East Sussex Fire and Rescue Service Chief recognises that it is a very difficult time for those involved in the Marlie Farm fire and fatal explosion.
The decision to appeal against July’s High Court ruling over compensation was made by the insurers and we are bound by that decision. The legal process is ongoing.
Chief Fire Officer and Chief Executive Des Prichard is urging all parties to work to resolve this for the sake of the families of Brian Wembridge and Geoff Wicker, and for those others injured during the incident. We were hopeful that a meeting involving all parties would take place in order to achieve this.
The legal process has taken a long time in part due to the criminal trial of a father and son who ran Marlie Farm. Martin and Nathan Winter were jailed for manslaughter.
At the time of the incident, we pledged to find out what went wrong and take action. We have carried out our own investigation and brought in changes to the way we deal with these sorts of fires.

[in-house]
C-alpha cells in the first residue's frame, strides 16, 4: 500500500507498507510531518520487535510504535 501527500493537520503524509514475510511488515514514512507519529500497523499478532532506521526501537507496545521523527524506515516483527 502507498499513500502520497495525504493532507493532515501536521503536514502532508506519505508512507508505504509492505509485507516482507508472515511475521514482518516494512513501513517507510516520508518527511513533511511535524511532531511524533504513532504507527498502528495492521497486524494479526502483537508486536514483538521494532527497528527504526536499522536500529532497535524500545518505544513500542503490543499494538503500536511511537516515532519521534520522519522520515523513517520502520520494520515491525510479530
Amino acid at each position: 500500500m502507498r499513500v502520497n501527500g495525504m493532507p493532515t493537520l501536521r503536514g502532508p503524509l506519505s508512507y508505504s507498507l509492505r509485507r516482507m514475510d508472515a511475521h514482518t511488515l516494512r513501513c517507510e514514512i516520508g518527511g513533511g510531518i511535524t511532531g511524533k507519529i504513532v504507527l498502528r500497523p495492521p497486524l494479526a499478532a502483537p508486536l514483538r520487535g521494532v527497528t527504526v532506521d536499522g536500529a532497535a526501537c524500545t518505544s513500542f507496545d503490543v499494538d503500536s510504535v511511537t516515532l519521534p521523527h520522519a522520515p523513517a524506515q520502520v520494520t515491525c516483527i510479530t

Two long-serving members of ESFRS, Geoff Wicker and Brian Wembridge, lost their lives while attending the incident at Shortgate near Lewes, on December 3rd 2006.
In December 2009, a father and son were convicted of their manslaughter. Martin Winter, owner of Festival Fireworks UK Ltd, was sentenced to seven years at Lewes Crown Court. His son Nathan was sentenced to five years (reduced to four years on appeal in 2010). No criminal charges were brought against any member of the ESFRS.
The court heard Martin Winter was "grossly negligent" as he knew an unlicensed metal container packed with fireworks could explode if a blaze broke out. As the Winters’ insurance was invalid because of the illegal storage of fireworks at Marlie Farm, victims of the tragedy were forced to seek compensation elsewhere.
A civil case, involving East Sussex Fire and Rescue Service’s insurers Zurich, began at the High Court in London in February 2013.